The Dow tumbled more than 600 points in Monday afternoon trading after China planned to hike tariffs on U.S. goods, signaling an escalation in the trade war between the two nations.
China said Monday that it plans to increase duties on $60 billion of goods it imports from the U.S., largely agricultural products, starting June 1 in a retaliatory measure against higher tariffs imposed by the White House last week.
The Dow Jones Industrial Average and Standard & Poor’s 500 index, key gauges of the U.S. stock market, each fell more than 2% as investors sold trade-sensitive shares. Technology stocks led the way lower, with digital storage companies and chipmakers among the big decliners. Heavy equipment makers Deere and Caterpillar drove losses in the industrial sector.
The world’s largest economies, the U.S. and China, had seemed on track to resolve the ongoing trade dispute that has raised prices for consumers and pinched corporate profit margins. Investor confidence that the two sides were close to a resolution had helped push the market to its best yearly start in decades.
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Those hopes are now being dashed and replaced by concerns that the trade war could crimp what is otherwise a mostly healthy economy. Analysts have warned that failed trade talks and the deterioration in relations will put a dent in the U.S. and China’s economic prospects.
“The larger issue with the tariffs isn’t the specific amounts of tariffs at any given time, but the uncertainty that’s surrounding these tariffs and the ‘what’s-next?’ of an escalating trade war,” said Willie Delwiche, investment strategist at Baird. “That weighs on the global economy and could then weigh on the U.S. economy.”
The Dow dove 544 points, or 2.1%, to 25,398 as of 3:08 p.m. Eastern Time. Earlier, it was down 719 points. Boeing and Caterpillar fell the most in the Dow. Both companies get a significant amount of revenue from China and stand to lose heavily if the trade war drags on. Boeing slid 4.2% and Caterpillar was 4.4% lower.
The broader S&P 500 index fell 2.1%. The benchmark index is coming off its worst week since January, though it’s still up sharply for the year. The Nasdaq, which is heavily weighted with technology stocks, slid 2.9%, on track for its biggest daily loss of the year.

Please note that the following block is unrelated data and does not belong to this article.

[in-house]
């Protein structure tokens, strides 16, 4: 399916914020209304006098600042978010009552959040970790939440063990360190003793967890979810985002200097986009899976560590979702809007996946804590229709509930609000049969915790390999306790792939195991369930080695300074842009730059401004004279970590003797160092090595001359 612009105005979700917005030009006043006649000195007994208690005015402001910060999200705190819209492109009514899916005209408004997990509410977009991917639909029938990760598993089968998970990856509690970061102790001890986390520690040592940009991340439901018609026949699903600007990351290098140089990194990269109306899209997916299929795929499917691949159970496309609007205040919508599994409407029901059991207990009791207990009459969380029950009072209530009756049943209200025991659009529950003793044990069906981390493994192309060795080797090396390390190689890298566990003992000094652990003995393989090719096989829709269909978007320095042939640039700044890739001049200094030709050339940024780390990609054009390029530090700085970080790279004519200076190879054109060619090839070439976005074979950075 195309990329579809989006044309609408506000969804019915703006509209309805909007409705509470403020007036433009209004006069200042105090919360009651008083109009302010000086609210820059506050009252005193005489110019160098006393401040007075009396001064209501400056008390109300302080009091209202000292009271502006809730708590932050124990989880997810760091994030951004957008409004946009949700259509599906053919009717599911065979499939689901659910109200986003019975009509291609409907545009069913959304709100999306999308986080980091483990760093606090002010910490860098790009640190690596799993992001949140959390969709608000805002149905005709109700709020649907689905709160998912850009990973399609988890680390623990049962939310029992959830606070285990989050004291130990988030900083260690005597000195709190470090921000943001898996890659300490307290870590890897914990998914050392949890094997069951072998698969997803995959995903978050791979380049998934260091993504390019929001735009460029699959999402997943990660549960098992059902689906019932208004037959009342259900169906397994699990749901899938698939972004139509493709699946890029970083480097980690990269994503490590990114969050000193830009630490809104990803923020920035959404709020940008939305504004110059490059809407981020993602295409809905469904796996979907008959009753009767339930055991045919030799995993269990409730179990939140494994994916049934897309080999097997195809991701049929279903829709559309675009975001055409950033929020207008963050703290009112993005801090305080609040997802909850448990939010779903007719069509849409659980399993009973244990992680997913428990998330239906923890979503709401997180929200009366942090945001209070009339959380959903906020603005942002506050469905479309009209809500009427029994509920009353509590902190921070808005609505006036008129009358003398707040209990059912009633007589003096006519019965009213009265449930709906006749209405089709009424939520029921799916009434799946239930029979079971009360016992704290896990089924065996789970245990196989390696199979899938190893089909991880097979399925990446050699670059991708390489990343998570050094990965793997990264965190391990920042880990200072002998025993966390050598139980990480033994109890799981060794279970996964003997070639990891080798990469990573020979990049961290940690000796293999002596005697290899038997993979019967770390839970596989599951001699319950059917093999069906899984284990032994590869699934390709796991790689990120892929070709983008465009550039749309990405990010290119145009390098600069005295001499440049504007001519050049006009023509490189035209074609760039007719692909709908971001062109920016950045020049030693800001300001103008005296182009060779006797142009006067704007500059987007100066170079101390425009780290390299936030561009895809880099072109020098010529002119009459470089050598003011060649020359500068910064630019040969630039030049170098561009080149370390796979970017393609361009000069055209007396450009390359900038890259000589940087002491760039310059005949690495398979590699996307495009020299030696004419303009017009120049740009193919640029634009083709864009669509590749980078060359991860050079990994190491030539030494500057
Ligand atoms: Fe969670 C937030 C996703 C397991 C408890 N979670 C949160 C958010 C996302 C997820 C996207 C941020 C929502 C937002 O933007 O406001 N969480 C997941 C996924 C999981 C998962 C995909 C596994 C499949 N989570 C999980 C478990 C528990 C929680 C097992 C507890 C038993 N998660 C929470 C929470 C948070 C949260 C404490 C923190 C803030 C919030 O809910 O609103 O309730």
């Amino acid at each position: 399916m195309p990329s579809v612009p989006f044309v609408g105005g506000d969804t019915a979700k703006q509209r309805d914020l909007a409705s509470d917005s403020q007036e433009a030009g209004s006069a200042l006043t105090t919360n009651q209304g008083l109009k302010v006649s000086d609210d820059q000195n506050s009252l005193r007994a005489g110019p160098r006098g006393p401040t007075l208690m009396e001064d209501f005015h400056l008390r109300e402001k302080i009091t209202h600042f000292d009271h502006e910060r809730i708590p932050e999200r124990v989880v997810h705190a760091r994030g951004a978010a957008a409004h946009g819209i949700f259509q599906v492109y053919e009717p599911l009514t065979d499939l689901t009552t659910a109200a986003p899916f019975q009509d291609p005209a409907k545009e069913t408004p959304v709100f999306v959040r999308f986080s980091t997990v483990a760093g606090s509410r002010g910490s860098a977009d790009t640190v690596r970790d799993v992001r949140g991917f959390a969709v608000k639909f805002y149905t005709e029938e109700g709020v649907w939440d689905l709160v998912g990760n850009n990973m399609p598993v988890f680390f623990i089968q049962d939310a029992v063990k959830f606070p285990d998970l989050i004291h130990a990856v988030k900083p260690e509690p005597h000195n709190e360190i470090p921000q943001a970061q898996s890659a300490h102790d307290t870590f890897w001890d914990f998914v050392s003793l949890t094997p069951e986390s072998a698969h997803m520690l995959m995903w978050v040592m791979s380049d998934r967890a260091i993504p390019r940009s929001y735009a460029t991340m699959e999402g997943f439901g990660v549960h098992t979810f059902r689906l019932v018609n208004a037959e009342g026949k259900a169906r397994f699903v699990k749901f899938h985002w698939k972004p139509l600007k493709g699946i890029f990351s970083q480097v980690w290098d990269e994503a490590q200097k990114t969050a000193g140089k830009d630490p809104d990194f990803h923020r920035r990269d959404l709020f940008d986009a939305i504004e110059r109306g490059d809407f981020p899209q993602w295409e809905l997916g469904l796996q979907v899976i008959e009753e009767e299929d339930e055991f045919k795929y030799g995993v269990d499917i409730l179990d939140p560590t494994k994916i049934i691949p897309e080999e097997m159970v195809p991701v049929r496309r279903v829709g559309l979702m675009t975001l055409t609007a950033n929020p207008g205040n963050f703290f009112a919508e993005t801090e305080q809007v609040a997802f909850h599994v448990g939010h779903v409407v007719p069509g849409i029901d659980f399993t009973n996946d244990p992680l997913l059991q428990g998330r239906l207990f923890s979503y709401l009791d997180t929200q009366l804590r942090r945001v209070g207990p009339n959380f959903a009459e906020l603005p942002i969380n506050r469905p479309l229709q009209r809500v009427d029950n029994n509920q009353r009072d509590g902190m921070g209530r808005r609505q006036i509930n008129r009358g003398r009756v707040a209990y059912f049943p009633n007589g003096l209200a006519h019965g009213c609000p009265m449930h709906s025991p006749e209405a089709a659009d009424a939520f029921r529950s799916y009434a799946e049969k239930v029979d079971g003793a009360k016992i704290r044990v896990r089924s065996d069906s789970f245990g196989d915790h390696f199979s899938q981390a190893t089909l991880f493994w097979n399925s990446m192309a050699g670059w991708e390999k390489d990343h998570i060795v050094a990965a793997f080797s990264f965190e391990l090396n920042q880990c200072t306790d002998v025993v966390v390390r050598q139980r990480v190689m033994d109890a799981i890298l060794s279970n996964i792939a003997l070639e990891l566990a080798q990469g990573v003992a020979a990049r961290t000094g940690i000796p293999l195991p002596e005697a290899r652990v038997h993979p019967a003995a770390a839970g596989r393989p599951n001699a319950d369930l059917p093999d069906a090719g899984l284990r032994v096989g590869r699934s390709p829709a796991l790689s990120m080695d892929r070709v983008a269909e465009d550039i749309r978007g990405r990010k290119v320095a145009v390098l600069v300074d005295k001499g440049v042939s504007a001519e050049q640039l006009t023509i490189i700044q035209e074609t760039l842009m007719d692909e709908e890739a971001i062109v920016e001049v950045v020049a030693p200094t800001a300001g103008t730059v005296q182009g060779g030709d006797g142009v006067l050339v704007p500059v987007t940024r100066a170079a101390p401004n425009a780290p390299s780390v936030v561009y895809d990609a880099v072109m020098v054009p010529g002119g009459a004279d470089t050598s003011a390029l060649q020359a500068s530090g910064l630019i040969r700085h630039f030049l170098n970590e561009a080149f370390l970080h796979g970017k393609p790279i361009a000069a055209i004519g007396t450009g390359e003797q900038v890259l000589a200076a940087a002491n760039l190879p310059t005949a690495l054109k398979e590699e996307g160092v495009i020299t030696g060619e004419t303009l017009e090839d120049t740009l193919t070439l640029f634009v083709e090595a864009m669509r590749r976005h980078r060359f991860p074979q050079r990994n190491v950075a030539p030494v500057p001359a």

Technology stocks were bearing the heaviest losses. Apple fell 5% and Cisco slid 3.4%. Chipmakers and other technology companies have warned that uncertainty over the trade war’s outcome is prompting a slowdown in orders.
Safe-play holdings were the only winners as traders sought to reduce their exposure to risk. Utilities were the only sector to rise on the stock market, and prices for U.S. government bonds, which are considered ultra-safe investments, rose sharply, sending yields lower. The yield on the 10-year Treasury fell to 2.40% from 2.45% late Friday.
Trade talks between the U.S. and China concluded Friday with no agreement and with the U.S. increasing import tariffs on $200 billion of Chinese goods to 25% from 10%. Officials also said they were preparing to expand tariffs to cover another $300 billion of goods.
Analysts have said investors should prepare for a more volatile stock market while the trade dispute deepens. Many are still confident that both sides will eventually reach a deal.
“Since we see a trade accord being reached in the not-too-distant future, we don’t expect the market to endure more than a short-lived spate of indigestion,” said Sam Stovall, chief investment strategist at CFRA.
The deteriorating trade negotiations follow what has been a mostly calm period of trading where solid economic data and corporate earnings helped push the market steadily higher. The S&P 500 is still up 12.5% of the year with technology stocks blowing away rest of the market with 18.8% gains.
Investors have so far made it through the bulk of first-quarter corporate earnings reports in decent shape. Earlier in the year they had expected earnings to severely contract, but results so far show less than a 1% drop in profit.
The escalating trade war threatens to spoil an expected earnings recovery in the second half, however.
“Investors are increasingly worried an anticipated second-half profit rebound may now evaporate as President (Donald) Trump’s threat to tariff the remaining $325 billion in Chinese imports would disproportionately target consumer products like iPhones, thereby posing a greater threat to the consumption-driven US economy,” said Alec Young, managing director of global markets research at FTSE Russell.
Contributing: Janna Herron, USA TODAY in New York.